“What constitutes personal information?” is the question that the Virginia Supreme Court wants answered by lower courts, according to a decision issued by the Court in April.
The case involved the data collected by Automated License Plate Readers — the devices on the trunk lids of many police vehicles that take pictures of thousands of license plates per hour and check those numbers against list of plates stolen or wanted vehicles.
A Washington Post investigation discovered that several state agencies were not complying with the nonbinding opinion of the state’s Attorney General, who had determined that retention of the photographs for an extended period was not allowed. The Virginia State Police currently purges its photo database every 24 hours.
The Fairfax County Police Department — the defendant in the case in question — had a policy of retaining the information for one year and claimed that the information was not “personal” because the plate information generated did not have an owner’s name associated with it.
However, the Supreme Court felt that this was too narrow an interpretation, finding that the other information in the photograph — the type of vehicle, the time of day, and the surroundings in the photograph, were of a nature that might allow individuals to determine more personal information.
Additionally, when combined with the other resources available to the department, the photographs could quickly become personal in nature. It sent the case back to the lower court to make a determination based on that definition of “personal information.”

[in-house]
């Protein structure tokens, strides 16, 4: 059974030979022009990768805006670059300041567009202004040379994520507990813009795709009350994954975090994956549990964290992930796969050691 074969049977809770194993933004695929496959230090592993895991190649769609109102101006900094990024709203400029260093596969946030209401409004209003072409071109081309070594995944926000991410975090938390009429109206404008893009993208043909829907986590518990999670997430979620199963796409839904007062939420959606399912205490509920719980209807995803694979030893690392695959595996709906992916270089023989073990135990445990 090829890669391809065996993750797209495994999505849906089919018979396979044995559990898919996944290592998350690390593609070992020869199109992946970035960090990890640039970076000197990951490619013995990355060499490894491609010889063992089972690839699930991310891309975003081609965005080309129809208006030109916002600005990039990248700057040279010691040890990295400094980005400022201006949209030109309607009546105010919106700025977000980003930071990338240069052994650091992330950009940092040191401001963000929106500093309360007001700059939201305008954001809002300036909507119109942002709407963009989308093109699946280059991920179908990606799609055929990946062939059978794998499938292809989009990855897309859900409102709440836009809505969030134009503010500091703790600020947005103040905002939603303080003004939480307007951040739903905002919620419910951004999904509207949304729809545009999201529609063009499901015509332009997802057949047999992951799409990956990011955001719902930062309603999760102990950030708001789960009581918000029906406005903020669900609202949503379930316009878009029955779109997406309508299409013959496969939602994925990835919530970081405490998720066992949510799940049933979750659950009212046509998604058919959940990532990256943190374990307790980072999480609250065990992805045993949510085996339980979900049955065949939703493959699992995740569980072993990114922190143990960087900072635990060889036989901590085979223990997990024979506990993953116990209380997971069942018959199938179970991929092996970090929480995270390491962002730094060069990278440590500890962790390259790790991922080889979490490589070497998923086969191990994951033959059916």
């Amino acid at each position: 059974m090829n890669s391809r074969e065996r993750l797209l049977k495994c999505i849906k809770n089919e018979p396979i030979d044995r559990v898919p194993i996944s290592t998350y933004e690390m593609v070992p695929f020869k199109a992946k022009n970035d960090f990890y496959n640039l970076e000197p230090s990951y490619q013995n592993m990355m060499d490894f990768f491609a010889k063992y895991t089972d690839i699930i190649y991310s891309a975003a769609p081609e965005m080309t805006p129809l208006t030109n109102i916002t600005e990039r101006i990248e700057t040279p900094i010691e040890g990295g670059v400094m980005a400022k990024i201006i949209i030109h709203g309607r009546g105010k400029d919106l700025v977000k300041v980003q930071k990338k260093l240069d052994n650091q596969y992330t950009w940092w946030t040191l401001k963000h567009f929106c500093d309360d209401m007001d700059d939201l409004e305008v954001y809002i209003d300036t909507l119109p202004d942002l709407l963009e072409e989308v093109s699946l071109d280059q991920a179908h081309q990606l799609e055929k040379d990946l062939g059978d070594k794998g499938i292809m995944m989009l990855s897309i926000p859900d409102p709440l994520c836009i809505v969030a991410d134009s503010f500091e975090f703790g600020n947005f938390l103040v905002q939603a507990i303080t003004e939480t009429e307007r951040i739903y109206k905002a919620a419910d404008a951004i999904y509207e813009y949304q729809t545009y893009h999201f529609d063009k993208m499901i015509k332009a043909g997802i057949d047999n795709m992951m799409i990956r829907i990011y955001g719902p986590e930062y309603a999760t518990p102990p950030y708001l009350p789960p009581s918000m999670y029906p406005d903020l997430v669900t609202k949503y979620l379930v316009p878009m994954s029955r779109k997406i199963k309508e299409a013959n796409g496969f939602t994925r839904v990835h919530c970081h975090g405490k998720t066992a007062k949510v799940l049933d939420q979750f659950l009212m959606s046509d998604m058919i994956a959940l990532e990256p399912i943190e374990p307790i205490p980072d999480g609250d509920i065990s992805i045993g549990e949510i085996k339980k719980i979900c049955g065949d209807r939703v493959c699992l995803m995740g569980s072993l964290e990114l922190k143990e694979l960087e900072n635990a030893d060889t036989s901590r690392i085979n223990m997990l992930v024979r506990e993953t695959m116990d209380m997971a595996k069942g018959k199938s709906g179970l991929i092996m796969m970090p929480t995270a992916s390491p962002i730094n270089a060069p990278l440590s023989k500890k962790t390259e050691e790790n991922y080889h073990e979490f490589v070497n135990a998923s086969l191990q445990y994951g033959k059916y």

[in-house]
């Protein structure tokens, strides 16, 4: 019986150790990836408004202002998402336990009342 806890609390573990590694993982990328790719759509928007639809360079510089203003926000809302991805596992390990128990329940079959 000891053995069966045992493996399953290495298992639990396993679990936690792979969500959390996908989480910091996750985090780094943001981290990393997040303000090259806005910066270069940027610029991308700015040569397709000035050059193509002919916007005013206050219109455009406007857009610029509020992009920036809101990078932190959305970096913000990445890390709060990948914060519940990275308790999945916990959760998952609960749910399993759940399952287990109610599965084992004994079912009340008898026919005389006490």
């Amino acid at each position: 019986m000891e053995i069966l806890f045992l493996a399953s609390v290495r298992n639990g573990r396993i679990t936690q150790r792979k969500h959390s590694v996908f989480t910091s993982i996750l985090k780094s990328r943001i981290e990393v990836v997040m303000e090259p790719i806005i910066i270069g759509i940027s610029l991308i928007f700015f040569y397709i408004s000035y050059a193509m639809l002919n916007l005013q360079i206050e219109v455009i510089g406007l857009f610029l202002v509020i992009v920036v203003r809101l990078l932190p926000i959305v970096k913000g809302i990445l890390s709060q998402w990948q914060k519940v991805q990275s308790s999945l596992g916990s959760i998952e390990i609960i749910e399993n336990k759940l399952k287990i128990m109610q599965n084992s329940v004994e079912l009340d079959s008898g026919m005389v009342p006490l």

“Retention of certain personal information by law enforcement agencies may be considered an invasion of privacy when that information is not related to a crime or investigation,” said Steve Duckett, an Alexandria traffic lawyer.
The license plate data is being legally collected. It is only being used to determine whether the plate number in question is associated with any outstanding stolen or wanted vehicles. It is not being used to identify the individual in the vehicle.
However, retaining that information in a database for an extended period creates another pool of information that can be used to identify individuals and their activities. The lower court will need to decide whether that constitutes an invasion of an individual’s privacy.